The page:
“A tribute to reminisce Kuo Pao Kun”
Reviewer: Sam Kee
Performance: 17 July 2015
When the final rehearsal ended, Kuo Jing Hong walked off the stage to her sister, Kuo Jian Hong.
They hugged and cried.
Tonight, I am watching the play for the fourth time, having attended three of their rehearsals in the last two weeks*. I expect the cast will be slick and well-rehearsed and there will probably be nothing new for me to discover.
The black box is stripped bare by director Liu Xiaoyi to reveal the works of the theatre space. The atmosphere is sombre as the audience streams in. The actors are chatting lively at one corner of the stage. But the audience is unusually quiet today, eavesdropping intently.
The play unfolds as per the rehearsals. But I can feel the intensity from the participation of the audience sharing the intimate theatre space with the performers. We come to the scene where Jing Hong poses a question to Yang Ser Bin: Uncle, how did you guys get by during those trying times? There is a long pause in the middle of the sentence. She seems to be holding back a sob. I sit up, anxious for her next line to come. The audience must have sensed something wrong; all eyes are on her now. She manages to deliver her line, albeit a little late. Borrowing the words of Peter Brook, I believe the audience has ‘assisted’ the actor in some ways, causing her to offer something more than a repetition of the rehearsals.
If you are looking for an honest play based on the banned script, then you will not find it here. The director has no intention of putting up a play relating the struggle during the 1960s; he is more interested in finding out: so, what now? Years Later, after the incident of a play that was banned, what is left of that generation? What is the next generation doing? In the play, Yang says with a heavy heart that every generation has its own obligation. One cannot expect this generation to go through what the previous generation did, hence one also cannot expect this generation to make the same decisions or hold the same beliefs as the former did. The play that I just watched is a product of history – a result stemming from the play that never got staged.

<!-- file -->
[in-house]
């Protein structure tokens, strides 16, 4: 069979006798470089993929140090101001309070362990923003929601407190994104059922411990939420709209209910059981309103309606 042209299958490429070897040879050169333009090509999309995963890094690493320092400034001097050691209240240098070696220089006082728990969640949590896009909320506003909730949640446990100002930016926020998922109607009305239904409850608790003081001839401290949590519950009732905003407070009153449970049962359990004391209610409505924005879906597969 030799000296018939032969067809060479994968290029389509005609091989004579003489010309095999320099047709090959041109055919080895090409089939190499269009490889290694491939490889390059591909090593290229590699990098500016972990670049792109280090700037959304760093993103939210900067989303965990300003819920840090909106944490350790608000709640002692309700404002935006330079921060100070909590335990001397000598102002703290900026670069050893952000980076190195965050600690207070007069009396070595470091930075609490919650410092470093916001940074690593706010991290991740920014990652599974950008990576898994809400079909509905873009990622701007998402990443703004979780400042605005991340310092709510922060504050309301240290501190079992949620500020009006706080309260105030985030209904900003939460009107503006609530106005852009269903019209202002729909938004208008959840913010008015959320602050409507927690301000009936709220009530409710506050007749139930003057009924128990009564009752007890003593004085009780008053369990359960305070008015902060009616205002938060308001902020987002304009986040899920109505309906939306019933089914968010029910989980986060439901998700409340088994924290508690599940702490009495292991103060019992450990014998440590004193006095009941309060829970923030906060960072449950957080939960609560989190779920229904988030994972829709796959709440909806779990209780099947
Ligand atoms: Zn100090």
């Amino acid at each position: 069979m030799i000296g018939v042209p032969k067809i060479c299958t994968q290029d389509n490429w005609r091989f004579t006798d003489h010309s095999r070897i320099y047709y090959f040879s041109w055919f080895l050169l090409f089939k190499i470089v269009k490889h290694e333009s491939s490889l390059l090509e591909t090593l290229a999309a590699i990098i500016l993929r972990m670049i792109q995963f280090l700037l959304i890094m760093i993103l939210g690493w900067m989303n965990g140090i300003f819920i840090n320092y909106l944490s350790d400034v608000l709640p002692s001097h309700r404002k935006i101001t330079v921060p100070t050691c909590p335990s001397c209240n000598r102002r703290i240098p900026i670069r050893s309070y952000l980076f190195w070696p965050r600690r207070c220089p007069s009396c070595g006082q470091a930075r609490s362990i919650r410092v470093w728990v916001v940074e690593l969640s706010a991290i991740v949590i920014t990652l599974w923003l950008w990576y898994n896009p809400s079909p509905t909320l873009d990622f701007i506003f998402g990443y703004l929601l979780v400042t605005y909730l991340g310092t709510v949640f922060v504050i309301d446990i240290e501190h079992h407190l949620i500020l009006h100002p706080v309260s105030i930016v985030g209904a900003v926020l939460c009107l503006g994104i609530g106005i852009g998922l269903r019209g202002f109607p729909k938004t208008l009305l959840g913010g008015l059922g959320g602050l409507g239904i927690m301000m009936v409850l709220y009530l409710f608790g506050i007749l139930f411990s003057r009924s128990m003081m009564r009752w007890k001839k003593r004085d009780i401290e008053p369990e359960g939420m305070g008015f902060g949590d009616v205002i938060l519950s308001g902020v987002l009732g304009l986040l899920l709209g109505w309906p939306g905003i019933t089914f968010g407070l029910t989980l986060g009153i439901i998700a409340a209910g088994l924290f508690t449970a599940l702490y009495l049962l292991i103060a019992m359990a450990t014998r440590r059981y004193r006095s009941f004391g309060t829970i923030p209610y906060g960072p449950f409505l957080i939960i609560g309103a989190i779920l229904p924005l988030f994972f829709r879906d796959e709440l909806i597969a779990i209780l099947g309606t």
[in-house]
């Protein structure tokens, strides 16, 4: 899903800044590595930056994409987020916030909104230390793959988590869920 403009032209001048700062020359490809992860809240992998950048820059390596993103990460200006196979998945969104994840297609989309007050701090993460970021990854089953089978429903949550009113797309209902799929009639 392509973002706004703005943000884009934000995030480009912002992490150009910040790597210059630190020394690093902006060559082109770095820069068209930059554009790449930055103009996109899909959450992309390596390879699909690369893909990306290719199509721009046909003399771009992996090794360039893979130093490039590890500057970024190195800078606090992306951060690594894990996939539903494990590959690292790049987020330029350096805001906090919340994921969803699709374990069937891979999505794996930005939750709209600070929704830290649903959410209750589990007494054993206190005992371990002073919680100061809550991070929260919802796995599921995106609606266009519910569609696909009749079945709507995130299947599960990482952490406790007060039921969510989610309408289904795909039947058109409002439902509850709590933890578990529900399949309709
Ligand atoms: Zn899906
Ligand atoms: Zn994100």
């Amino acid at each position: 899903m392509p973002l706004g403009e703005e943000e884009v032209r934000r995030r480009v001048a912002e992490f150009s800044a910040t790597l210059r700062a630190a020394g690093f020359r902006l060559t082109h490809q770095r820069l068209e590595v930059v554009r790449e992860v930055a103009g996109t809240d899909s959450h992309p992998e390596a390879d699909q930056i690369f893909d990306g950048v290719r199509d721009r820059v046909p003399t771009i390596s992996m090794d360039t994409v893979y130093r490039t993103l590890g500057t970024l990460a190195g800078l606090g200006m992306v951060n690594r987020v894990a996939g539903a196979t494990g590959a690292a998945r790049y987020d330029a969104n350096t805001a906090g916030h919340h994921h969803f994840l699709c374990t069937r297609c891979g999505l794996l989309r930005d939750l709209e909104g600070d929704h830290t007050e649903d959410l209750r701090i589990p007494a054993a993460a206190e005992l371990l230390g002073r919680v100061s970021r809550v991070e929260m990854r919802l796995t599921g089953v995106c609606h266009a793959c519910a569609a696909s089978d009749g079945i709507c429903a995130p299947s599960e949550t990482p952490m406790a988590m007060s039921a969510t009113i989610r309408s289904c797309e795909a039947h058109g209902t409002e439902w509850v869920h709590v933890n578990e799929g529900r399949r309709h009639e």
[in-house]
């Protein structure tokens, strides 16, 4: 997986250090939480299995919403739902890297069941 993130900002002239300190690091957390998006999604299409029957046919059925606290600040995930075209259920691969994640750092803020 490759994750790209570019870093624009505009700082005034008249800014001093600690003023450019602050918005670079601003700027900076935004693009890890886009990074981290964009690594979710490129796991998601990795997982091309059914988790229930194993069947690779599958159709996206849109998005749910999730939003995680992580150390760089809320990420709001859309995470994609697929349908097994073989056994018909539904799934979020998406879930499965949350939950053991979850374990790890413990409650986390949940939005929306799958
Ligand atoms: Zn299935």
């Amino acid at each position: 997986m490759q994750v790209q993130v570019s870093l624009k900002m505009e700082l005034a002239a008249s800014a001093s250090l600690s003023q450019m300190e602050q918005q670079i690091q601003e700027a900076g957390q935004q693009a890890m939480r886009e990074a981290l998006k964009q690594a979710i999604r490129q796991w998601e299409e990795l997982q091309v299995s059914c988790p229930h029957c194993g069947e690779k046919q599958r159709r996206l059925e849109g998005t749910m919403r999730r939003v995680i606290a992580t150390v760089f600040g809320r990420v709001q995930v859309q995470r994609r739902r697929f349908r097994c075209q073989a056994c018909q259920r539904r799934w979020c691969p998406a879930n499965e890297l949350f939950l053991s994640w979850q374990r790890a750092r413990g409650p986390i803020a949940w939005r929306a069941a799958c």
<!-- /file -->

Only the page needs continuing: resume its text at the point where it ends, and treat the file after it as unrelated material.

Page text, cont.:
Liu’s direction highlights the essence of humanity from Kuo Pao Kun’s script and brings that essence to a new audience. A strong spotlight shines onto the table where an adaptation of the original script happens. A margin of light falls off the edges of the table onto the floor. This highlights a border around it, beautifully framing this performance space. The light is so bright that it bounces off the surface of the table, and lights up the faces of the cast making them glow in an almost unreal fashion.
A microphone is attached to the table, picking up sounds when the actors interact with it. This sound design is courtesy of artist Darren Ng. Whilst Xiaoyi chooses to work with the symbolism of ‘paper’, inspired by the original playscript, Darren exploits the tactile motion on the table surface. Friction is cleverly translated into sounds that leads to a dramatic imagination of the industrial setting of the play. This setup allows Xiaoyi to present minimalistic account of the past struggle amongst the working class and relate the underlying humanistic themes to present day struggles.